American Soybean Association (ASA) and Minnesota Soybean Growers Association Director Joel Schreurs shared a flight from Minneapolis to Washington D.C. with Rep. Collin Peterson this week, and received a heads-up that 2018 Farm Bill talks were hitting a snag over funding for the Supplemental Nutrition Assistance Program (SNAP).
“Both parties are in agreement over much of the farm bill, but Collin says SNAP has been the biggest roadblock,” Schreurs says. “We’ll have to wait and see if we get a new farm bill, which is our hope, or an extension of the current one.”
Schreurs and other directors met with several federal legislators representing Minnesota during ASA’s Hill Visits. The group met with Sen. Tina Smith for more than an hour in their first meeting with the senator since her January appointment.
“Our meeting with Sen. Smith went very well. She was very receptive to our concerns about the RFS,” Schreurs says. “She’s a supporter of biodiesel and told us she’s going to support policies that help Minnesota farmers.”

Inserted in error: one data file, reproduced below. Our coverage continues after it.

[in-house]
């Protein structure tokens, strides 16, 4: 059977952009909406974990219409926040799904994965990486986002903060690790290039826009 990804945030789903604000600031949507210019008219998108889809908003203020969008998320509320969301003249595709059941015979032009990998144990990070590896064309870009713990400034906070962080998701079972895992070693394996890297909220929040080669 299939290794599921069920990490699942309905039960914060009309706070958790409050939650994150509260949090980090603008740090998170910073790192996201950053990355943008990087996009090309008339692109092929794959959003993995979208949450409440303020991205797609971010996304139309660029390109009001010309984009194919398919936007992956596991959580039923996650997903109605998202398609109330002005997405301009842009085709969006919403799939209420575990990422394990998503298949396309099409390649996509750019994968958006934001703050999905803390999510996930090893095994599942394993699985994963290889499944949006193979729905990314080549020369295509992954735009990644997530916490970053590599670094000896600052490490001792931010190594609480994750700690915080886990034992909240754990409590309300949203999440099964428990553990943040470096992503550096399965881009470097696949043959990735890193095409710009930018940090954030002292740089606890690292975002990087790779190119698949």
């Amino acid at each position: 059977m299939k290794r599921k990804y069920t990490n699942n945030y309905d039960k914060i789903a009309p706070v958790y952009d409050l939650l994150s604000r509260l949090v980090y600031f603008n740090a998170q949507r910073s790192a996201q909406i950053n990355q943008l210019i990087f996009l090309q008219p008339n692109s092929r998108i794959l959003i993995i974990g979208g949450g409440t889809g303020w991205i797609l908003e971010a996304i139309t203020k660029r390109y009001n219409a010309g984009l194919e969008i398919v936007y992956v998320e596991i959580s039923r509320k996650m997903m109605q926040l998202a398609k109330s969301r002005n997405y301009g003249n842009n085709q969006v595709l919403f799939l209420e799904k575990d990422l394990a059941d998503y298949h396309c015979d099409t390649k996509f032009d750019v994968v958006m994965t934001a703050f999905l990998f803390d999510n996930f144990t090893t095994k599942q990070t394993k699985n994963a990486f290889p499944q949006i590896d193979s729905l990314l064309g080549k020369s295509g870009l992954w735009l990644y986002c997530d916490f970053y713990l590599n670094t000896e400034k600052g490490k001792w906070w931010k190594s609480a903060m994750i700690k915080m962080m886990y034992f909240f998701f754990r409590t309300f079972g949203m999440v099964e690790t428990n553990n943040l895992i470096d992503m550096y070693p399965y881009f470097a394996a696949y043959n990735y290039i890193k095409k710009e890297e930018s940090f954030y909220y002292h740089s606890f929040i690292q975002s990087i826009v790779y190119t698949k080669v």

Schruers also met with legislative assistants for Rep. Tim Walz and Rep. Tom Emmer.
“Even though we didn’t meet with those legislators directly, the meetings went as well as could be expected,” Schreurs says. “The overall outlook was better than I hoped.”
ASA Treasurer and MSGA Director Bill Gordon met with Peterson, Sen. Amy Klobuchar, Rep. Erik Paulsen and assistants to Rep. Jason Lewis. Gordon says infrastructure, international trade and tariffs were hot topics throughout the week.
“ASA’s stance is we want to be part of the solution, not the problem,” Gordon says. “We’re hoping China doesn’t retaliate in response to the tariffs, but it sounds like they will.”
U.S. Department of Agriculture Under Secretary for Trade and Foreign Agriculture Affairs Ted McKinney also updated the directors on what the possible implications the tariffs could mean for commodity groups.
“He explained the valid reasons for why President Trump made this decision,” Gordon says.
With an election season looming, Gordon says ASA and MSGA have a jam-packed agenda for 2018.
“Every election year is always interesting, and it looks like 2018 will be no different,” he says. “Certainly there are a lot of things going on with Minnesota agriculture, and we’re going to keep making sure our voices are heard.”